It seems like most of the time we talk about innovations in experience design, we’re looking at video and interactive displays. Certainly, the new modes of creating immersive visual effects are pretty compelling. But in my ongoing pursuit of all things experiential, I always make a point to seek out dazzling new expressions of audio as well.
Whenever I want to see sound elevated as an art form, I go to the Fridman Gallery in New York. This month, an exhibition there is definitely one that sound and video designers will appreciate. Called Listen, Recalibrate, and featuring new works by Aura Satz, the gallery is filled with pieces reflecting the interplay of light and sound.
Specifically of interest to our industry and its creative practitioners is the She Recalibrates series. These 16 drawings depict the hands of women pioneers in electronic music, all captured in the most familiar poses in audio production. Taken from publicity images promoting the musicians’ use of technology, the hands are variously engaged in adjusting potentiometers, sliding faders and even cutting good old analog tape. Composed in graphite on black paper, the drawings are illuminated by light that spirals through lenticular glass over each work, creating a dial-turning or record-spinning effect as viewers move past them.
After geeking out with those drawings, I dug into Aura Satz’s sound art pieces, three of which are also on exhibit in the current show. Featuring audio elements of sirens, dial tones and the drone compositions of the female electronic music pioneers, I wasn’t sure what to expect. But the overall effect really changed my perception of all these sounds. Instead of alarm, the effect was one of composed and meditative contemplation.
Walking through the gallery with its namesake proprietor, Iliya Fridman, I asked for an update on sound art. How has it changed in the five years he’s been exhibiting it, both in the gallery and through performance series?
First, it’s becoming more mainstream, as more museums are presenting sound-focused exhibitions and inviting sound artists to improvise in gallery spaces, he says: “It’s being treated with more attention and reverence now as an art form.”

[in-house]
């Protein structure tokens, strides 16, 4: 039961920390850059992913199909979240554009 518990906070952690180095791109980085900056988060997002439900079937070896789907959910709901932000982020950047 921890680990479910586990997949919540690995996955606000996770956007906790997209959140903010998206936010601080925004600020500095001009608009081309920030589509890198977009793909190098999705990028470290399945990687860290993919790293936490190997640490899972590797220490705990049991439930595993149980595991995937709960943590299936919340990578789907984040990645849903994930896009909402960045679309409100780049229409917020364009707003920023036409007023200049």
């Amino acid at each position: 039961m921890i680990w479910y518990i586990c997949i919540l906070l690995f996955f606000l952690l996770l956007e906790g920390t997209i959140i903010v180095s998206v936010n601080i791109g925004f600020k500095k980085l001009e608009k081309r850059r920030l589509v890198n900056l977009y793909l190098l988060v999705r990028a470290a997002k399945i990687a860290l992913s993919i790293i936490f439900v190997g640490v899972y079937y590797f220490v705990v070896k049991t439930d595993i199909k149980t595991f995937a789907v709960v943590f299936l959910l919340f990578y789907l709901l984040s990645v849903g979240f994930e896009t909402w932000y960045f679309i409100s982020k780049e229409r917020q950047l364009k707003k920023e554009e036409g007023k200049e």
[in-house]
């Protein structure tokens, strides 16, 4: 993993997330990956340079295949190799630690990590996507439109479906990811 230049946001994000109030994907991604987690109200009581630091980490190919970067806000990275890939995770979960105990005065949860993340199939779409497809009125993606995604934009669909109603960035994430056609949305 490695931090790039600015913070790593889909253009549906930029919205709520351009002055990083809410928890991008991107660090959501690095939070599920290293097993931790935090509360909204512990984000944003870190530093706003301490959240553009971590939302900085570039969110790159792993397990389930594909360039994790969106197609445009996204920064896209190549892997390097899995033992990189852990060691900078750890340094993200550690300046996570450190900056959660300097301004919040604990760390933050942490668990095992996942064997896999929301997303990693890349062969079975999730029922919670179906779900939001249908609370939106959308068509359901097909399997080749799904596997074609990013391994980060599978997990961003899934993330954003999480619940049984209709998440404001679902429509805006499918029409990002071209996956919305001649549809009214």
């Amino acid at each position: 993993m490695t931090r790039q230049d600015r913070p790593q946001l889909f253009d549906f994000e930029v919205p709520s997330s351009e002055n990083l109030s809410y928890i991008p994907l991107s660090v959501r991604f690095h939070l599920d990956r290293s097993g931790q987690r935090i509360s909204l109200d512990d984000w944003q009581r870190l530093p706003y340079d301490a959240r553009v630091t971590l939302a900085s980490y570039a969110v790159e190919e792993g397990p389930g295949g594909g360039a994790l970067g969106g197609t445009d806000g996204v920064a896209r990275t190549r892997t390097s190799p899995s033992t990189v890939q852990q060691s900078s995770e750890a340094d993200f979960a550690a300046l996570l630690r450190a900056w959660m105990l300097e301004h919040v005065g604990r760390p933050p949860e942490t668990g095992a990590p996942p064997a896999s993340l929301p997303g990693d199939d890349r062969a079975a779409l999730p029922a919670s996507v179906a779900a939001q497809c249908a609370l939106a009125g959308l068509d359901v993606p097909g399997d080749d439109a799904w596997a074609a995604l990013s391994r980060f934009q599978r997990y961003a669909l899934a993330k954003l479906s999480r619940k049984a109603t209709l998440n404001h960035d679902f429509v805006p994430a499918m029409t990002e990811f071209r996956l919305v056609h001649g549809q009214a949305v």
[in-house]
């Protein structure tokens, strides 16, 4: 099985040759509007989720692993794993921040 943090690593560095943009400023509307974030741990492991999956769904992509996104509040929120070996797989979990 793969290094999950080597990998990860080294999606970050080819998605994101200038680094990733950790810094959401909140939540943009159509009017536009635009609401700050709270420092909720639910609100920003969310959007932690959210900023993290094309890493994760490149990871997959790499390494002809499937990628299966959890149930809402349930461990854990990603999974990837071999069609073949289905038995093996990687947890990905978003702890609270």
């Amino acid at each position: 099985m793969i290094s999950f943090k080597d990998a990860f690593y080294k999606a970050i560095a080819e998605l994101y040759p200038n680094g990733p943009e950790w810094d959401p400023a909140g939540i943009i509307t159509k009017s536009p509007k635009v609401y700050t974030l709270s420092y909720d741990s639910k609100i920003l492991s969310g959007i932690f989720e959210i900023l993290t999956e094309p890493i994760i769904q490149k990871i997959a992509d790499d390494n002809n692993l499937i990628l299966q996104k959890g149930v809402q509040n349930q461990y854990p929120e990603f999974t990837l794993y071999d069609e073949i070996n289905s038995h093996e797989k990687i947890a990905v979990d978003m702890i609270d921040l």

Then he sounded almost like an experience designer when he explained how the perception of sound art is different from visual work. “There’s another layer of perception when you listen instead of just looking,” he explains. And further, “Sound art is always site specific. It plays with the architecture of a space and with the body, producing vibrations in the bone structure and on the skin. It can go deeper than surface visuals can.”
As usual, speaking with Fridman, I realize there’s so much more to learn about sound art. Giving me a bit more context on its evolution, he told me about a series of sound art pieces the gallery hosted in 2016, celebrating the 50th Anniversary of a pivotal art series called 9 Evenings: Theatre and Engineering.
“That was very much a first formal collaboration between artists and engineers,” Fridman explains, making me think about how many ways our industry perpetuates that collaboration today. We call it experience design, but it’s all about providing the medium to express a feeling or idea.
Maybe the next time you’re stuck on a project, go to an art gallery or museum and see if you can get inspired by how more artists are relying on our technologies for their work. The creative collaboration between artists and engineers is really just beginning.